Thursday, 23 July 2020

Ceisteanna (216)

Mark Ward


216. Deputy Mark Ward asked the Minister for Health his plans to end the practice of placing children into the care of adult psychiatric hospital and units; and if he will make a statement on the matter. [17740/20]

Amharc ar fhreagra

Freagraí scríofa (Ceist ar Health)

A reduction in the numbers of children admitted to adult psychiatric units is a priority for the HSE Mental Health Services and for myself. It is fully accepted that admission to an age-appropriate facility is in the best interest of the child. This is reflected in the Programme for Government which commits to work to end the admission of children to adult psychiatric units by increasing in-patient beds, as well as examining the model of assigning these beds.

Where a child requires admission to an in-patient unit, a bed in a Child and Adolescent Mental Health Services (CAMHS) unit is sought in the first instance. A decision to admit to an adult unit is made only if a CAMHS admission is not feasible. Where such admissions take place, HSE Standard Operating Procedures apply. An admission to an adult unit must be advised to the Mental Health Commission and is generally to a separate area in the adult unit with appropriate supervision.

The vast majority of child admissions to adult units are for children in the 16-17 age bracket. The HSE advises that admission to an adult unit may often be more appropriate for the individual and to avoid any impact on younger children in CAMHS in-patient units. Children admitted to adult units are provided with special supports by the HSE. The HSE Service Plan allows for some operational flexibility surrounding emergency placements in Adult Units, particularly where very short-term placements take place. Full account is taken of all relevant factors such as the preferences of all those involved, and geographical factors relating to access or visiting. In this context, the HSE continues to closely monitor on a weekly basis all child admissions to adult units with a view to minimising this practice.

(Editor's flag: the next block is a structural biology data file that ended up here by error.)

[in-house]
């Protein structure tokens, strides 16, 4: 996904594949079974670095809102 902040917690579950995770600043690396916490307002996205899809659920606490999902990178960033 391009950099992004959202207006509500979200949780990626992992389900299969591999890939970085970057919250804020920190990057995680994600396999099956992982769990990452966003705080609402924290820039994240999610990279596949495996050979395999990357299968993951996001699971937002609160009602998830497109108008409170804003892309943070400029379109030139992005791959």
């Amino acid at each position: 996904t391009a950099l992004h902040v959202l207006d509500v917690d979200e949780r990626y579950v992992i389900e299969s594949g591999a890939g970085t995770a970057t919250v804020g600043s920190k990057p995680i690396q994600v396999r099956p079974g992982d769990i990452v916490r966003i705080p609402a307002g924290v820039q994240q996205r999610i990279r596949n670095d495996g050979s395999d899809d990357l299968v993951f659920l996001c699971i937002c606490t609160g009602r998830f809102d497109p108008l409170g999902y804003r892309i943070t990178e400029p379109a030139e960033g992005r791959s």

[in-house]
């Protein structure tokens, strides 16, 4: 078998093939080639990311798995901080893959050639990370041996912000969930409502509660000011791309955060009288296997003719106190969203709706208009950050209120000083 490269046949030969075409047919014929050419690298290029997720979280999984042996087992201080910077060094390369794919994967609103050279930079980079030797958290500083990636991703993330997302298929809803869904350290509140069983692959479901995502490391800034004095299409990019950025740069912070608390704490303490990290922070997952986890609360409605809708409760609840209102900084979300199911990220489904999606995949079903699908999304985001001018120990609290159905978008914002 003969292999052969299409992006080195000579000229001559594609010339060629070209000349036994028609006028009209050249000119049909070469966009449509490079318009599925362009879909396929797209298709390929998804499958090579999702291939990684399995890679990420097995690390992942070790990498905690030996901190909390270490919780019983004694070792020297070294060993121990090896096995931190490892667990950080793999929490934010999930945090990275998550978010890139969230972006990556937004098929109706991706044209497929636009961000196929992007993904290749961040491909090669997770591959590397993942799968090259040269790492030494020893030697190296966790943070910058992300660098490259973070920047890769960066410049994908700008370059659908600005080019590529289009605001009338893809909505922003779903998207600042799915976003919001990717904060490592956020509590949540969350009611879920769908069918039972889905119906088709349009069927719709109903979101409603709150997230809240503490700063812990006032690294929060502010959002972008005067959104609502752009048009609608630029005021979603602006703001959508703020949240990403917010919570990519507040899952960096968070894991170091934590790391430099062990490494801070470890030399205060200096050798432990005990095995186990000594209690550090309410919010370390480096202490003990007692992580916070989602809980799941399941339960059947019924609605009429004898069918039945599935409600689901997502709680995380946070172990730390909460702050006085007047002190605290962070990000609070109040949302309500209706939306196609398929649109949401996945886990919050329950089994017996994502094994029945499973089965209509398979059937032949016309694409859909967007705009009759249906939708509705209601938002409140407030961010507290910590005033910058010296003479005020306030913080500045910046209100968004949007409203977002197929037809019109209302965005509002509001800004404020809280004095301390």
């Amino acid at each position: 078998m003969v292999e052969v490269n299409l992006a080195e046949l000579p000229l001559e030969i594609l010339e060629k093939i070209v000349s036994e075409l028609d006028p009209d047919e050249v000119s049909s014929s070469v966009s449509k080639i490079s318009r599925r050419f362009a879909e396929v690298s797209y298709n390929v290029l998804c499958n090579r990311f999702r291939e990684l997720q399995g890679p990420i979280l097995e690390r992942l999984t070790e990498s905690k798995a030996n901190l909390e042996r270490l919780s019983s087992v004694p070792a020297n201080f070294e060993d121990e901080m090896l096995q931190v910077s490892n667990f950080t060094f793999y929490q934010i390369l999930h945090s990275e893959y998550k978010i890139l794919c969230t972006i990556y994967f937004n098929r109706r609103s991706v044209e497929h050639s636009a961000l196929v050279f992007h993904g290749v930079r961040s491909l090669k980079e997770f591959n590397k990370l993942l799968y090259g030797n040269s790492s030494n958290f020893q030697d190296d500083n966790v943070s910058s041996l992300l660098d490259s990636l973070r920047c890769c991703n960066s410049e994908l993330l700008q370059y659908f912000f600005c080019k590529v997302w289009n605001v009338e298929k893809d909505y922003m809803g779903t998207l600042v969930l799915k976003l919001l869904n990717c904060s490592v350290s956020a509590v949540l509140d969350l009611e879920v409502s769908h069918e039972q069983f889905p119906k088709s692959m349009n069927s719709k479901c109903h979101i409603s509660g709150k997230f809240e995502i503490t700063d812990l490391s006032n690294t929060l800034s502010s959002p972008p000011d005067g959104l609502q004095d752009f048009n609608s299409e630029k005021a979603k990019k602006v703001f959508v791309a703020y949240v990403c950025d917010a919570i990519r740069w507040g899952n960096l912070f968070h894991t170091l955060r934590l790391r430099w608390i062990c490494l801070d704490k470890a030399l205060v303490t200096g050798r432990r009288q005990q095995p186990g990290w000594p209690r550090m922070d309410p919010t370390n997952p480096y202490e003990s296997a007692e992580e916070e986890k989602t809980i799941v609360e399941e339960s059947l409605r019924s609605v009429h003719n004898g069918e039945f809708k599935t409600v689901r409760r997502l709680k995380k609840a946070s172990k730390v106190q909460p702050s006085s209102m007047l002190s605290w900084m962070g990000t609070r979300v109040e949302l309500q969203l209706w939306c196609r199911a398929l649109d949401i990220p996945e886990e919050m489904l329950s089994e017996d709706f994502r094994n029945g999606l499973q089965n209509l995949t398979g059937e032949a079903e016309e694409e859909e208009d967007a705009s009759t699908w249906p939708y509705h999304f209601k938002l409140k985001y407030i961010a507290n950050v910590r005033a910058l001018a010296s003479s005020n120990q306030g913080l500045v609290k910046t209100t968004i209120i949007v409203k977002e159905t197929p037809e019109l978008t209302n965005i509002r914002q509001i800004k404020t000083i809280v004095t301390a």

Progress in this area has been significant since 2008 when there were 247 such admissions to adult units. This was reduced to 50 HSE admissions in 2019, despite a background of increasing demands overall on CAMHS services. In 2008, 25% of admissions were to CAMHS inpatient beds whereas in 2019 this had increased to 86% such admissions. It is important to note that the number of admissions does not necessarily equate to the actual number of children admitted in any given year, as an individual child may be admitted on more than one occasion.

In 2019, there was a total of 358 HSE CAMHS admissions, of which 308 (86%) were to age-appropriate units and 50 (14%) of admissions of children were to Adult Units. Of the 50 admitted to Adult Approved Centres, 47 or 94% were 16-17 years old, with 48% (24) of these discharged either the same day or within 3 days, and 82% (41) within a week.

In terms of bed days used, 96% of bed days used in 2019 were in CAMHS In-patient Units. Performance generally continues to be in line with the HSE Service Plan target figure of 95%, with the length of stay being kept to a minimum.

The HSE indicates that there were 12 admissions of those under age 18 to adult units for the period from January to end May, 2020.

I recently met with the HSE to review various issues relating to mental health, including CAMHS. Bearing in mind all the circumstances, I am satisfied at present that where children have to be placed short-term in adult mental health units, the HSE makes the necessary arrangements to protect these young people and aid their recovery. I will, however, continue to work with the HSE to continue this decrease in admissions to adult units.